After the uncertain winter of 1958 and spring of 1959, club activities began to improve. We did ·not come into contact with the Southern Area during this time, except to attend the A.G.M. at the Silver Cup in Harpenden. We were able to see that Southern affairs were in good hands and three-cylinder cars were quite numerous, in contrast to our old faithfuls and "other makes." It had been decided at Snitterfield that the 40% rule should be amended. This rule stipulated that members selling their cars should still be eligible but the number of non-Deek owners must not exceed 40%. It was well past this figure in 1958 with VW leading the field. We had to decide between a pure Deek club and no members, or a diluted Deek club and sufficient members to keep us going. That our decision was right has been shown by subsequent events, After the brief revival of the pre-war machinery in 1959, sufficient post-war models were on the second-hand market to enable members to change their pride and job. In addition by 1960 new members were joining who already owned post-war cars and, among these, was a keen young man called John Norton, who had electrified the Motoring Press with a letter stating in set terms why he had rejected a popular car of 1200cc and invested in a second hand (near new) DKW of a mere 900cc. John lived at Coventry and we soon were very familiar with his blue and white Sonderklasse.

Owing to the increasing number of three-cylinder cars in the club, and this was very evident at area meetings, I felt I was less than adequate as a Chairman with very pronounced leanings to the old two-cylinder conception.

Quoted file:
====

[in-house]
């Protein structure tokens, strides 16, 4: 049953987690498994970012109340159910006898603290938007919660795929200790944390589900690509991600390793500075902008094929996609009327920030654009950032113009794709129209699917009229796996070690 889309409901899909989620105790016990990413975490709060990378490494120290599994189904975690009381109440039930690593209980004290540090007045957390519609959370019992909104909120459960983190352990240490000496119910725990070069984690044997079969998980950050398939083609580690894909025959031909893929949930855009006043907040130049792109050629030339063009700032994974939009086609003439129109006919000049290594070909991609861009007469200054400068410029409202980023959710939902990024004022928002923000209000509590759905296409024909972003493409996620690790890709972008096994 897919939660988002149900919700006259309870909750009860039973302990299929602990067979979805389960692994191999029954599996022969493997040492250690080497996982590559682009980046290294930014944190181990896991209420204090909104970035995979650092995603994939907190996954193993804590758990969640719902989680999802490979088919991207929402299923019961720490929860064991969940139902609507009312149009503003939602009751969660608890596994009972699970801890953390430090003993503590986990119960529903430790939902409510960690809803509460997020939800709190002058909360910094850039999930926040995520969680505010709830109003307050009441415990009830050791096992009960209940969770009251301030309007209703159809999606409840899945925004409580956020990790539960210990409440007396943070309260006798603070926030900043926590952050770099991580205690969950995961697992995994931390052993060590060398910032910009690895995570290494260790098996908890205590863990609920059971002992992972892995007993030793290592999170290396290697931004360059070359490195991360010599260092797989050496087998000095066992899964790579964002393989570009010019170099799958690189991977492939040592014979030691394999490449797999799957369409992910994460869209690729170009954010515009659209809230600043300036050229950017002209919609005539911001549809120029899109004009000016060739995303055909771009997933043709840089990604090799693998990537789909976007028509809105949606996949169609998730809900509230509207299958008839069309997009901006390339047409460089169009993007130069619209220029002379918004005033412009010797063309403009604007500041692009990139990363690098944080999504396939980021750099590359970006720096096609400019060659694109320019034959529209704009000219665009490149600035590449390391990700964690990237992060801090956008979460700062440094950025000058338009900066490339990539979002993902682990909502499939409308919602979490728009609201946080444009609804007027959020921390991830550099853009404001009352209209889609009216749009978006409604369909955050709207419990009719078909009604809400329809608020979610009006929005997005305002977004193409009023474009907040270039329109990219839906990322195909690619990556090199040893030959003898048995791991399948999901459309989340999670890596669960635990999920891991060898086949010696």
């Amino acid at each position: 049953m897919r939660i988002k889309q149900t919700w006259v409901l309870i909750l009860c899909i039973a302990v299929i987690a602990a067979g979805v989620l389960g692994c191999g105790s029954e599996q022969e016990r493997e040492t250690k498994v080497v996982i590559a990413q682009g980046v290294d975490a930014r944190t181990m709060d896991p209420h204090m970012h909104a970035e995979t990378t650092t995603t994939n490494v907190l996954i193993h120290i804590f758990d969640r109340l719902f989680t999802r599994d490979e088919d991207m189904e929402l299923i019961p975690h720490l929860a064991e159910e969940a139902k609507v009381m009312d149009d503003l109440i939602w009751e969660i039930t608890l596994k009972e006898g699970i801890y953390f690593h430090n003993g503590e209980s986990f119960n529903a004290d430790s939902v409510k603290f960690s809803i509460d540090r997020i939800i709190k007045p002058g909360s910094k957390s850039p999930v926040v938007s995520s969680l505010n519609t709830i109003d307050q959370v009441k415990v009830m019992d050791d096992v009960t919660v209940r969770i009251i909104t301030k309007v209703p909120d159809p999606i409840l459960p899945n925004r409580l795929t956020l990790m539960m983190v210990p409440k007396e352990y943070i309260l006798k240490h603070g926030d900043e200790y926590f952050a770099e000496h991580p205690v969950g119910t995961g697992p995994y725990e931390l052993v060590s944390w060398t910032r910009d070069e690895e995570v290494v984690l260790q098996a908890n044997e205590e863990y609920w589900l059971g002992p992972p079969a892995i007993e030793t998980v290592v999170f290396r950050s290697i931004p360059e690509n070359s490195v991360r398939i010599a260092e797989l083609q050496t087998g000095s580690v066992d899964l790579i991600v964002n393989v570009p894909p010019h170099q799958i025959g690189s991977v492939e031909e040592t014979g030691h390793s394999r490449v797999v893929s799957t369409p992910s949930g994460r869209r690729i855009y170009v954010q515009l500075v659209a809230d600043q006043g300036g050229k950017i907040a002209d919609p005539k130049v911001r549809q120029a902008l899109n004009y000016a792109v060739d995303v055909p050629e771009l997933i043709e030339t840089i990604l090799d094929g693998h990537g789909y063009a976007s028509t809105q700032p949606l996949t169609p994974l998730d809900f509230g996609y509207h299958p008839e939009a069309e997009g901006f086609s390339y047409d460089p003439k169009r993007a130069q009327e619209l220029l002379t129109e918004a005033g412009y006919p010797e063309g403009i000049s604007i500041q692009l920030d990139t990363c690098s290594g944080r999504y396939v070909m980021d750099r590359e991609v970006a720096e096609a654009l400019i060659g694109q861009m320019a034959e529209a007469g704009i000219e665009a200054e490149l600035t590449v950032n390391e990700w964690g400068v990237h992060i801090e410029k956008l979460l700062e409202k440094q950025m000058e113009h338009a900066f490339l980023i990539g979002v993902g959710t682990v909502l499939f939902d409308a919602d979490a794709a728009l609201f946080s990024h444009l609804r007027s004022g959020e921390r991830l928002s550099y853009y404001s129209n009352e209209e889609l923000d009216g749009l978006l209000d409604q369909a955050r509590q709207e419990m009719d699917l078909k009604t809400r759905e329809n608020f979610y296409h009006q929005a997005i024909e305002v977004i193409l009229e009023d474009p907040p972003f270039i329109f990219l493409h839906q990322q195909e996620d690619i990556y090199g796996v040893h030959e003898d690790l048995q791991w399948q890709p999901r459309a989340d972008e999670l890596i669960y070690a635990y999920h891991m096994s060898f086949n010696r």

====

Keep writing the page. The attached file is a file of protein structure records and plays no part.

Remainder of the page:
It was no secret in club circles, that, although I fully admired the Sonderklasse, I had no wish to own one (could not afford to anyway) and could not helpfully join in any discussion concerning the model. On the other hand, I felt that the two-cylinder membership was still large enough to justify my placing all the experience and know-how I had accumulated at their disposal. The upshot of this situation was to elect two Chairmen at the 1961 A.GM. I was designated Chairman 2-Cylinder and John was designated Chairman 3-Cylinder. This Gilbertian situation persisted until 1962, when I gracefully slid out from under, unnoticed by all except Frank Taylor who was manfully doing business at the old stand as Secretary, Like Denys, I cannot close this brief episode without casting a few bouquets. They must go to my wife, Mary, who did no end of work during this time getting out notices and seeking out typing bureaux to execute the said notices. She also kept up the correspondence with Doreen Robinson that culminated in the thoroughly successful and epoch-making joint revival meeting organised by Doreen and Mary at the Abbey Arms Hotel, Delamere, in Cheshire, where we had held our first area meeting one snowy Sunday, as described by Denys in Chapter 1. Then there was the hard work put in by George and Doreen Martin, not to mention Connie Taylor, who helped Frank with his club work, and his crummy cars, as both he and she will testify.

So, 1962 saw the club securely re-established under the chairmanship of John Norton, who knew what a Sonderklasse was for and demonstrated it ably.

I stuck to my trusty 2-cylinder F. 89, now souped up by fitting a "heavy crank" and new pistons. It was a magnificent car for its size and horsepower. Just think of it - 684cc., yet the body was as big as any 10 h.p. saloon of 1960/62. It ran smoothly and held the road like a leech on cross-ply tyres. True, it had the dreaded Dynastart, but gave no trouble and the electrics were ample. Perhaps John in his inimitable way will relate in Chapter 3 how I finally succumbed to the spell of high speed, more acceleration and better hill climbing as offered by the Sonderklasse. After all, my 2-cylinder Chairmanship was very brief, merely a caretaking office to keep things going until the real work came along.